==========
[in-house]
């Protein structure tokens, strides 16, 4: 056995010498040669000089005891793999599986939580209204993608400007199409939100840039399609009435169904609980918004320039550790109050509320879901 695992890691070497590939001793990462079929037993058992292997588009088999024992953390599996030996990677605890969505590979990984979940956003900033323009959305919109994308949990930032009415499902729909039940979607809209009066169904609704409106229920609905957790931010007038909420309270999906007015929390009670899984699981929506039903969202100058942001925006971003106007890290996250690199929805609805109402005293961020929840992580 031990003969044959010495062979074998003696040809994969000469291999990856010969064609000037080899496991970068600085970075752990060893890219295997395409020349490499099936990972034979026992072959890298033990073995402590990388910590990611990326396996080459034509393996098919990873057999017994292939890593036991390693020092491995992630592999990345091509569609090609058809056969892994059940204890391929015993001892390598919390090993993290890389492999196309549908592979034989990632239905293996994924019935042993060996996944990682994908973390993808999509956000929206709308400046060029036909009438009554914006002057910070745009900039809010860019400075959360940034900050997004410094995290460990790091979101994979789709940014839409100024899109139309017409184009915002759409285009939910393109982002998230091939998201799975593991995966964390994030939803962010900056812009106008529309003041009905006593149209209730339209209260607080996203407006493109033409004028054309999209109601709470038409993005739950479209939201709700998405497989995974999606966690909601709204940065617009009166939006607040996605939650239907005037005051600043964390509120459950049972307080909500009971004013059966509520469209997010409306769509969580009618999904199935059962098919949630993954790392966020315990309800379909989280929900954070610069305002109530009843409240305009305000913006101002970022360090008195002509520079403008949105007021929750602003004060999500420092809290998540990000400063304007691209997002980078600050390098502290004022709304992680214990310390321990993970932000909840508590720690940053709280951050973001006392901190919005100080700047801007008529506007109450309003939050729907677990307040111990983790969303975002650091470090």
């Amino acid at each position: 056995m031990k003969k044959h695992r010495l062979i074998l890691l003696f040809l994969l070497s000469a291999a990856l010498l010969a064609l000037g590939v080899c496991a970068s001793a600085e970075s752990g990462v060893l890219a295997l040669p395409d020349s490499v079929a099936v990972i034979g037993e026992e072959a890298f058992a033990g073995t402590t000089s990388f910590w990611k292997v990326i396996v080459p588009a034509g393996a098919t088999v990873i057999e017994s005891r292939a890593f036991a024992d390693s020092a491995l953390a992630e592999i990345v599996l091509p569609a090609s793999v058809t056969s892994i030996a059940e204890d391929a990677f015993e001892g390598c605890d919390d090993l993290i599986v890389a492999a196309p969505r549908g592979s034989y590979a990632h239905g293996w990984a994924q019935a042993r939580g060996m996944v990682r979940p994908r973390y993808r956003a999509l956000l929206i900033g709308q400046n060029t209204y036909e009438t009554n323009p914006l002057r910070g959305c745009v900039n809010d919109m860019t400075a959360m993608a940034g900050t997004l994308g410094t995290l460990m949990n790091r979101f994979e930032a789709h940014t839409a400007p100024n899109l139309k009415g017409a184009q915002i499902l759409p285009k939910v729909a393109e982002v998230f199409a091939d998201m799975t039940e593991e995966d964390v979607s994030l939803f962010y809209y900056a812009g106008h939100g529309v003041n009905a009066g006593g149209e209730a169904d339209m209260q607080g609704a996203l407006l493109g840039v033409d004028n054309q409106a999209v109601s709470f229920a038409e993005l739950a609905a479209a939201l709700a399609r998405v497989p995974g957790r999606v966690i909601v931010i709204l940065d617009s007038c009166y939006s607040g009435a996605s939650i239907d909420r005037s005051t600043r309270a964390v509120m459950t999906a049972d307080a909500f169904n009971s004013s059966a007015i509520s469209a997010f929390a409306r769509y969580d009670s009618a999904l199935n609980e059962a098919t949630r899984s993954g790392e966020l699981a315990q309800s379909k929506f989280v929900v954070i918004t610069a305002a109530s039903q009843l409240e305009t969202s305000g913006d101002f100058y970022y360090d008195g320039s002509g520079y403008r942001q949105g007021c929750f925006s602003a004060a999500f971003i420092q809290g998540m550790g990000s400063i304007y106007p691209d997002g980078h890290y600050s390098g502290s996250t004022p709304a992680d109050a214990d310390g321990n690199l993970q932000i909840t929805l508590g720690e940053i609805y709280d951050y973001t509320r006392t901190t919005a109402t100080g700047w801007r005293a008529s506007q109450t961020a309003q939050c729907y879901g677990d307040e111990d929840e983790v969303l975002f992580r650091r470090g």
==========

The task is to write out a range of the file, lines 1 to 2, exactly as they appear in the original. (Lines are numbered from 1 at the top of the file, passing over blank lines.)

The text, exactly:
[in-house]
């Protein structure tokens, strides 16, 4: 056995010498040669000089005891793999599986939580209204993608400007199409939100840039399609009435169904609980918004320039550790109050509320879901 695992890691070497590939001793990462079929037993058992292997588009088999024992953390599996030996990677605890969505590979990984979940956003900033323009959305919109994308949990930032009415499902729909039940979607809209009066169904609704409106229920609905957790931010007038909420309270999906007015929390009670899984699981929506039903969202100058942001925006971003106007890290996250690199929805609805109402005293961020929840992580 031990003969044959010495062979074998003696040809994969000469291999990856010969064609000037080899496991970068600085970075752990060893890219295997395409020349490499099936990972034979026992072959890298033990073995402590990388910590990611990326396996080459034509393996098919990873057999017994292939890593036991390693020092491995992630592999990345091509569609090609058809056969892994059940204890391929015993001892390598919390090993993290890389492999196309549908592979034989990632239905293996994924019935042993060996996944990682994908973390993808999509956000929206709308400046060029036909009438009554914006002057910070745009900039809010860019400075959360940034900050997004410094995290460990790091979101994979789709940014839409100024899109139309017409184009915002759409285009939910393109982002998230091939998201799975593991995966964390994030939803962010900056812009106008529309003041009905006593149209209730339209209260607080996203407006493109033409004028054309999209109601709470038409993005739950479209939201709700998405497989995974999606966690909601709204940065617009009166939006607040996605939650239907005037005051600043964390509120459950049972307080909500009971004013059966509520469209997010409306769509969580009618999904199935059962098919949630993954790392966020315990309800379909989280929900954070610069305002109530009843409240305009305000913006101002970022360090008195002509520079403008949105007021929750602003004060999500420092809290998540990000400063304007691209997002980078600050390098502290004022709304992680214990310390321990993970932000909840508590720690940053709280951050973001006392901190919005100080700047801007008529506007109450309003939050729907677990307040111990983790969303975002650091470090």